Mortgage rates have risen steadily since the presidential election but have pulled back in recent weeks and are predicted to increase slightly this year.

Tied to the 10-year Treasury note, mortgage rates are estimated to fluctuate between 4% to 4.5% in 2017, but could briefly decline to less than 4% in the "event of a market sell-off or economic stumble," said Greg McBride, chief financial analyst for Bankrate, a New York-based financial content company.

A survey conducted by RateWatch found that 44% of the 400 financial institutions polled said it is somewhat likely that consumers will want to lock in mortgage rates, which will cause a boom in mortgage lending. RateWatch, a Fort Atkinson, Wis.-based premier banking data and analytics service owned by TheStreet, Inc., surveyed the majority of banks, credit unions, and other financial institutions in the U.S. between December 16 and December 29, 2016 on how the Donald Trump presidency will affect the banking industry. The survey found that 39.43% said it is unlikely to increase mortgage lending while 12.29% said such an increase is likely, 2.57% said one is very likely and 1.71% said one would be very unlikely.

The economy is predicted to expand in 2017, and as workers are finally experiencing pay increases, the number of home sales should also rise this year.

"People who are working and receiving a pay increase will buy a house whether mortgage rates are 4% or 4.5%," he said. "They may buy a different house, but they will still buy a house," he said.

The uptick in mortgage rates will continue in 2017, but less volatility is expected to occur. Although rates at the beginning of the year were more volatile, at one point they also dipped under the level at the end of December, said Jonathan Smoke, chief economist for Realtor.com, a Santa Clara, Calif.-based real estate company.

"We've seen rates move up and down in the first few weeks of the year," he said. "I would expect there to be up days and down days, but generally the rates will be going sideways until we start to see clear evidence of improving economic growth and inflation."

Throughout 2017, mortgage rates will increase about 40 to 50 basis points and the 30-year rate would reach about 4.60%, Smoke said.

"I've seen forecasts from 4.25 to 5.0%, so there is quite a range of possibilities," he said.

One key issue which remains is how fast the rates will rise, which could affect some potential home buyers.

"The rate increases would be a result of continued growth in the economy leading to increasing inflation," Smoke said.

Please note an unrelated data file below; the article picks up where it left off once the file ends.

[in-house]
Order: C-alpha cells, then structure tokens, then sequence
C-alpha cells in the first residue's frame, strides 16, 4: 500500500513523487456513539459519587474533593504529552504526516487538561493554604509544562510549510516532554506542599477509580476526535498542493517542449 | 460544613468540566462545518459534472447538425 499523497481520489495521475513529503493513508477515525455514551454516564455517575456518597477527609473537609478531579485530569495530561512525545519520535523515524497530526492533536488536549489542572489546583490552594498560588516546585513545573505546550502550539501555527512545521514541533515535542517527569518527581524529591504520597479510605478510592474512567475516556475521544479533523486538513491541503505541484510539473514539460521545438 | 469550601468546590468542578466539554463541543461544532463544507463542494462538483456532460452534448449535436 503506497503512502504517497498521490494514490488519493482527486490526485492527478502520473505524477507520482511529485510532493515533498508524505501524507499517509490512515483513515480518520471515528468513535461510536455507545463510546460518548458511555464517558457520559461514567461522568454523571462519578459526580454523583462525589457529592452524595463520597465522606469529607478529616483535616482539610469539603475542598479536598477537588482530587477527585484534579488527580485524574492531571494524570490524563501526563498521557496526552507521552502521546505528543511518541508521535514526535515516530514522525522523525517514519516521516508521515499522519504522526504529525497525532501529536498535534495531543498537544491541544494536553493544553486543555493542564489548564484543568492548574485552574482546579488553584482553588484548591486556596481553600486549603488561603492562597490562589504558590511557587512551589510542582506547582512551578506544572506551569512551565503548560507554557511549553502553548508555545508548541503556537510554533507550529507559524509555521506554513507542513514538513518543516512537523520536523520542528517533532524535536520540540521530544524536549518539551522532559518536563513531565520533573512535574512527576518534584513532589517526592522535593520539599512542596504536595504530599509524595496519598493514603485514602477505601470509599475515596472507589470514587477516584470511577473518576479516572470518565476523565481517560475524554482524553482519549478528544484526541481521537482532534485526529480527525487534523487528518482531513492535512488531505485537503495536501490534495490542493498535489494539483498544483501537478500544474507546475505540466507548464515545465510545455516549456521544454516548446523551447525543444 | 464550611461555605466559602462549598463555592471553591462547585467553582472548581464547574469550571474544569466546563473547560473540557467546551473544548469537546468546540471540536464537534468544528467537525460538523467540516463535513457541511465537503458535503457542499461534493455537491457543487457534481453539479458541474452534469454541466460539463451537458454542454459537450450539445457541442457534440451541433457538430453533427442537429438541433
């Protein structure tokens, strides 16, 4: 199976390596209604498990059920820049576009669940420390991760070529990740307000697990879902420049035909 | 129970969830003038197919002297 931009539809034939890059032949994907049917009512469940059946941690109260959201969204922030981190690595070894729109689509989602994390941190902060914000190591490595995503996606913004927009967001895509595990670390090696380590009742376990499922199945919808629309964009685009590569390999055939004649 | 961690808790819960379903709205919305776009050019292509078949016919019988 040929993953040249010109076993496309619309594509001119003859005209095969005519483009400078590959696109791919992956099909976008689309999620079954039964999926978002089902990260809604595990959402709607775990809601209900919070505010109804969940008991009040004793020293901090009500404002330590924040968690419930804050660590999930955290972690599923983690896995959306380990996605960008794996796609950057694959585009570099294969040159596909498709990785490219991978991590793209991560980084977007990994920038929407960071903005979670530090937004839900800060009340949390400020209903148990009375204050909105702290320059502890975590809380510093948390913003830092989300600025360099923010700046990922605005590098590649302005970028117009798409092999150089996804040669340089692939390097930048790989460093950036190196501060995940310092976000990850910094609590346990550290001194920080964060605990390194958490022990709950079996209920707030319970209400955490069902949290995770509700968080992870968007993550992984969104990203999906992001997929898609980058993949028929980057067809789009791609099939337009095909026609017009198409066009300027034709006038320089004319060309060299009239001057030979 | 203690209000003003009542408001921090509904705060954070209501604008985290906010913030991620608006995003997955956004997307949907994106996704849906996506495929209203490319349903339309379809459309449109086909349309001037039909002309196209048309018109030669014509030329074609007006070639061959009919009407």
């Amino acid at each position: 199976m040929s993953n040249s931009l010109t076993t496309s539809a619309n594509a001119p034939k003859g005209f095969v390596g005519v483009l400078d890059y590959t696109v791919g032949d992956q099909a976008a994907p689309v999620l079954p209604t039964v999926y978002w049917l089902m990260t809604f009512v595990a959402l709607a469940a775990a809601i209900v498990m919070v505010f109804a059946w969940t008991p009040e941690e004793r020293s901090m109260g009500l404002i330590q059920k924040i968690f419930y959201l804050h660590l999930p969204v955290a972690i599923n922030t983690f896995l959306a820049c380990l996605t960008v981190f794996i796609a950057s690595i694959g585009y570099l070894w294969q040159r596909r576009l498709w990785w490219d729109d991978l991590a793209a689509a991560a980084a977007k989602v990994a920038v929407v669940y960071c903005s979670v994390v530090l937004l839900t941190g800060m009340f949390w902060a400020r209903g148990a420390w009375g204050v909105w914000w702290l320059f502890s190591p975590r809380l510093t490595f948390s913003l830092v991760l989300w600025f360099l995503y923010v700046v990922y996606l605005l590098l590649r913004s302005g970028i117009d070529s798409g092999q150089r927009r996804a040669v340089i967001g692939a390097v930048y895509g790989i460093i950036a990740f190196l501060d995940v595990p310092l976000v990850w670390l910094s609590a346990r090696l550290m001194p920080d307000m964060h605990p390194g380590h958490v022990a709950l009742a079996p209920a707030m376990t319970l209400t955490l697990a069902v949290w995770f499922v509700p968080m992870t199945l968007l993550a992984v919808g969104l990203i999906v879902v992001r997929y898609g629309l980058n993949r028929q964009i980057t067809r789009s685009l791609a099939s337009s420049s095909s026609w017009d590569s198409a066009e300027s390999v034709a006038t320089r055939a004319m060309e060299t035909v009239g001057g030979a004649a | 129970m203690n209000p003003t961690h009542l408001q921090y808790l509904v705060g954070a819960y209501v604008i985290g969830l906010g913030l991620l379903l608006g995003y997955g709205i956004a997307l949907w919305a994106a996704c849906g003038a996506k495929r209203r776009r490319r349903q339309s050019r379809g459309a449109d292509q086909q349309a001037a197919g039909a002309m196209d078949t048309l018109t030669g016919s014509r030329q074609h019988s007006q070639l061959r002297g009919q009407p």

Interest rates "tend to move in advance" of the actions of the Federal Reserve, which is meeting Wednesday and Thursday, but is not expected to raise rates, he said. While the market is expecting three rate hikes in 2017, the first move is not predicted to occur until March.

"Commentary from the Federal Reserve will also influence the market," Smoke said. "The Fed sets short-term rates, not long-term rates. But, long-term rates will likely move up in advance of any Fed moves with clear signs of higher inflation. Although long term rates are also impacted by global money markets, and as long as Asia and Europe continue to see negative rates, there is a limit to just how much high long- term rates will go."

By the end of the first quarter, rates could move to 4.2% to 4.3%, which is not likely to affect purchasers, but could dampen the enthusiasm of some owners who want to refinance their mortgages, said Jonathan Corr, CEO of Ellie Mae, a Pleasanton, Calif.-based residential mortgage software provider. Mortgage rates could increase to 4.3% to 4.5% during the year if the market believes the economy is showing indications there is improvement.

Increased interest rate volatility in 2017 could occur, said David Reiss, a law professor at the Brooklyn Law School in New York. The Trump administration has been sending out mixed signals which may result in bond investors and lenders to change their outlook more frequently than in the past.

"Borrowers should focus on locking in attractive interest rates quickly and working closely with their lender to ensure that the loan closes before the interest rate lock expires," he said. "Trump has not set forth a clear plan as to how he will achieve those goals and Congress has not signaled that it is fully on board with them. This leaves investors less confident that Trump will make good on those positions, particularly in the short-term."